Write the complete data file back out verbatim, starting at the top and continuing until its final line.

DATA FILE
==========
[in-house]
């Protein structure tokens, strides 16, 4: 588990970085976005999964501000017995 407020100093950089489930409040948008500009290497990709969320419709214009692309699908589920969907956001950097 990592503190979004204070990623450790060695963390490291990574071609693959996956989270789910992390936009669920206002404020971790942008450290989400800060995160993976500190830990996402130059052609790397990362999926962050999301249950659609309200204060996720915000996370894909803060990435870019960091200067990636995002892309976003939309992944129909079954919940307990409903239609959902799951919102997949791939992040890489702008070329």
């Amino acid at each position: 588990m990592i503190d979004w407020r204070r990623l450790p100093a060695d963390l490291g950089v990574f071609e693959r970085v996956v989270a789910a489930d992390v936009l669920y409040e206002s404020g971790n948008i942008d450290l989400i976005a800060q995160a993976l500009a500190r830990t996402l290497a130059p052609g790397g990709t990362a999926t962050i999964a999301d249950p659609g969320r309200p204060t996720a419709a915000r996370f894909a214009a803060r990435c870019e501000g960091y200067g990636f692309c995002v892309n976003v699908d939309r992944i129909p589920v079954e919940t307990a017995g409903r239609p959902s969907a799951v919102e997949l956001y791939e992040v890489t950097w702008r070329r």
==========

[in-house]
């Protein structure tokens, strides 16, 4: 588990970085976005999964501000017995 407020100093950089489930409040948008500009290497990709969320419709214009692309699908589920969907956001950097 990592503190979004204070990623450790060695963390490291990574071609693959996956989270789910992390936009669920206002404020971790942008450290989400800060995160993976500190830990996402130059052609790397990362999926962050999301249950659609309200204060996720915000996370894909803060990435870019960091200067990636995002892309976003939309992944129909079954919940307990409903239609959902799951919102997949791939992040890489702008070329």
């Amino acid at each position: 588990m990592i503190d979004w407020r204070r990623l450790p100093a060695d963390l490291g950089v990574f071609e693959r970085v996956v989270a789910a489930d992390v936009l669920y409040e206002s404020g971790n948008i942008d450290l989400i976005a800060q995160a993976l500009a500190r830990t996402l290497a130059p052609g790397g990709t990362a999926t962050i999964a999301d249950p659609g969320r309200p204060t996720a419709a915000r996370f894909a214009a803060r990435c870019e501000g960091y200067g990636f692309c995002v892309n976003v699908d939309r992944i129909p589920v079954e919940t307990a017995g409903r239609p959902s969907a799951v919102e997949l956001y791939e992040v890489t950097w702008r070329r």